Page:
HSR Termination: Johor’s Connectivity and Economic Perspective – Part One

Wahab Jumrah is currently an Assistant Manager within the Legal and Corporate Governance Department at Vistra Malaysia. He was a legal practitioner in Raja, Darryl & Loh before moving to Johor to work as an in-house counsel. He can be reached at Linkedin – Wahab Jumrah

An artist’s impression of the High Speed Rail station in Batu Pahat, Johor for the terminated project (Photo courtesy EDELMAN vis The Straits Times)


It was July 2016 when Malaysia and Singapore witnessed the MOU to build an ambitious project: KL-Singapore High Speed Rail (HSR). The project was supposed to reduce the time travel from 4 hours to only 90 minutes with hassle-free immigration checkpoint. A follow up agreement was signed by both governments reflecting a strong desire to implement the project by the end of 2016. 2017 marks the new chapter for both governments when Singapore announced SG HSR a wholly owned subsidiary company while Malaysia formed MyHSR to jointly appoint an international operator for the project through an open international tender.

The HSR plan was a hit that investors and buyers snapped several empty lands within the vicinity of the proposed HSR stops namely Bandar Malaysia, Putrajaya, Seremban, Melaka, Muar, Batu Pahat, Iskandar Puteri and finally Singapore. The excitement was shared by Malaysian prominent developers such as UEM, Genting and Sime Darby to develop self-sustaining townships around the area. In the meantime, Singapore acquired Raffles Country Club and Jurong Country Club to house the HSR terminus and propose a second CDB district in Jurong Lake District. The initial operation of HSR was expected to start by 31st December 2016.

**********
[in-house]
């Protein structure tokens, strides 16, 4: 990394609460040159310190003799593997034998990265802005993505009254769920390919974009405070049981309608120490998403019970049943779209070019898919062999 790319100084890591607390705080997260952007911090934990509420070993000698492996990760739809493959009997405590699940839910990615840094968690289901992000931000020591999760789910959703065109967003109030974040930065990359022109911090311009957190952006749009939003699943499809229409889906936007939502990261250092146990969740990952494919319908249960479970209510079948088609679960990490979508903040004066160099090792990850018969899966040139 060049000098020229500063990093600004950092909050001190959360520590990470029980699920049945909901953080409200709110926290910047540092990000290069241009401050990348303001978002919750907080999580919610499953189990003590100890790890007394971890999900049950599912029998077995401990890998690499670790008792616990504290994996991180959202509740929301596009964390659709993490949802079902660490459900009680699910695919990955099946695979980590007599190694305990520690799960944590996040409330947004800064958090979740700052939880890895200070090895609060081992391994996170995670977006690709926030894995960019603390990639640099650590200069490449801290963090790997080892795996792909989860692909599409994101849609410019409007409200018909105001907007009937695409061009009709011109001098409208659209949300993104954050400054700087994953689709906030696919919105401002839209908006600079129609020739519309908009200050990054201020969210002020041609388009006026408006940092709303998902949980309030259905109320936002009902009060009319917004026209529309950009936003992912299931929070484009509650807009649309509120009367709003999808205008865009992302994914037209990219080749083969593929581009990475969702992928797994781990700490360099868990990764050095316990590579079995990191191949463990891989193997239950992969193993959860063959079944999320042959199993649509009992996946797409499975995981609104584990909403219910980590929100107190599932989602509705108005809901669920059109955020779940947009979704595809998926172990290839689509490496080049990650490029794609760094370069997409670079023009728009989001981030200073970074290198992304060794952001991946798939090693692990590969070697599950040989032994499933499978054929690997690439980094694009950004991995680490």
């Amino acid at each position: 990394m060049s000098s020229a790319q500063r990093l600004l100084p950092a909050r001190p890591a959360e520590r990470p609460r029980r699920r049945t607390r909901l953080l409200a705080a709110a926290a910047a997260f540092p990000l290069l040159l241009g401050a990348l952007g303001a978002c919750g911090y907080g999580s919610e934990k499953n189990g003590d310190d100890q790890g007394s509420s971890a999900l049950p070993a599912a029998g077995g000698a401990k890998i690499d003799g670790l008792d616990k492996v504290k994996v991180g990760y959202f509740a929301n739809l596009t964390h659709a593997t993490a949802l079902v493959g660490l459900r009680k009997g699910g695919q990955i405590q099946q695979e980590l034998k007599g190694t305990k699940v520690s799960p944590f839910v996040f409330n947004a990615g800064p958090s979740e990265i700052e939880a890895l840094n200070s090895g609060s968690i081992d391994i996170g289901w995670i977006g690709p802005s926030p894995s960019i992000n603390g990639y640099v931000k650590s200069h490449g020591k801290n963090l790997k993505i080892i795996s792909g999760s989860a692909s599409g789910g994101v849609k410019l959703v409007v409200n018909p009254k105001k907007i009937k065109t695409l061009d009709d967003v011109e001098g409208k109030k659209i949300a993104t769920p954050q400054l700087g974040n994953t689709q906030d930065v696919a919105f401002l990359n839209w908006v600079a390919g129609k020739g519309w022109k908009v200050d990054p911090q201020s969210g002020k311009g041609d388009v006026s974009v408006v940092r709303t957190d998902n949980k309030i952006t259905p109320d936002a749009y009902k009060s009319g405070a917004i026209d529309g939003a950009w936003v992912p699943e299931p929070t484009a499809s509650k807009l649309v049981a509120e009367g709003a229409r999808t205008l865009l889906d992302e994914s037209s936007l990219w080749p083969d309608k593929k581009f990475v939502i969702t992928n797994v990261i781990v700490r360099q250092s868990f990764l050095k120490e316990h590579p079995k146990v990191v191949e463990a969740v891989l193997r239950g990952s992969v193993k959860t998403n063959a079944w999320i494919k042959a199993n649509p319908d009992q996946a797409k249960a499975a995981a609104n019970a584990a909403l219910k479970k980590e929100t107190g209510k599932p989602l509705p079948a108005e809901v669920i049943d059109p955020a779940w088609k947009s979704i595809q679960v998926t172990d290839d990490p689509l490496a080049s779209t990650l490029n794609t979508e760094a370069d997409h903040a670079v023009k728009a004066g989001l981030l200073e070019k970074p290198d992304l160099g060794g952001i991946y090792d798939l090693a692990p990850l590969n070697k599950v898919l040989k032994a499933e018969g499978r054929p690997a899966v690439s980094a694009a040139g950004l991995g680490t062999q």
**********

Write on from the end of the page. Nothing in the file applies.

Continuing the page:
2018 sees the project in a limbo when Singapore and Malaysia signed a new agreement to postpone the construction of the project at the end of May 2020. By early 2020, the “Sheraton Move” oversaw the ousting of the Malaysian coalition government and a new prime minister was appointed. The unprecedented political crises consented Malaysia and Singapore to defer the project until the end of 2020. On 1st Jan 2021, Malaysia and Singapore announced that the project would be discontinued after the agreement lapsed on 31st December 2020.

Huge loss for Johor’s connectivity

Surely the terminated HSR project was not well-received by Johoreans. The entire project was supposed to house 3 well-designed stations in Johor alone, by connecting Muar, Batu Pahat and Iskandar Puteri before proceeding to Singapore. The initial plan was that there will be a shuttle service from Iskandar Puteri to Singapore with its own immigration checkpoint. With thousands of Johoreans working in Singapore, this would hamper the people’s movement to and fro Singapore by relying on current state of commuting – personal vehicle or public transportation. While public transportation in Johor is improving nowadays, the HSR project was supposed to be a relief especially to the blue-collared workers who commute every day to Singapore.


**The facts and views expressed are solely that of the author and do not necessarily reflect that of the editorial board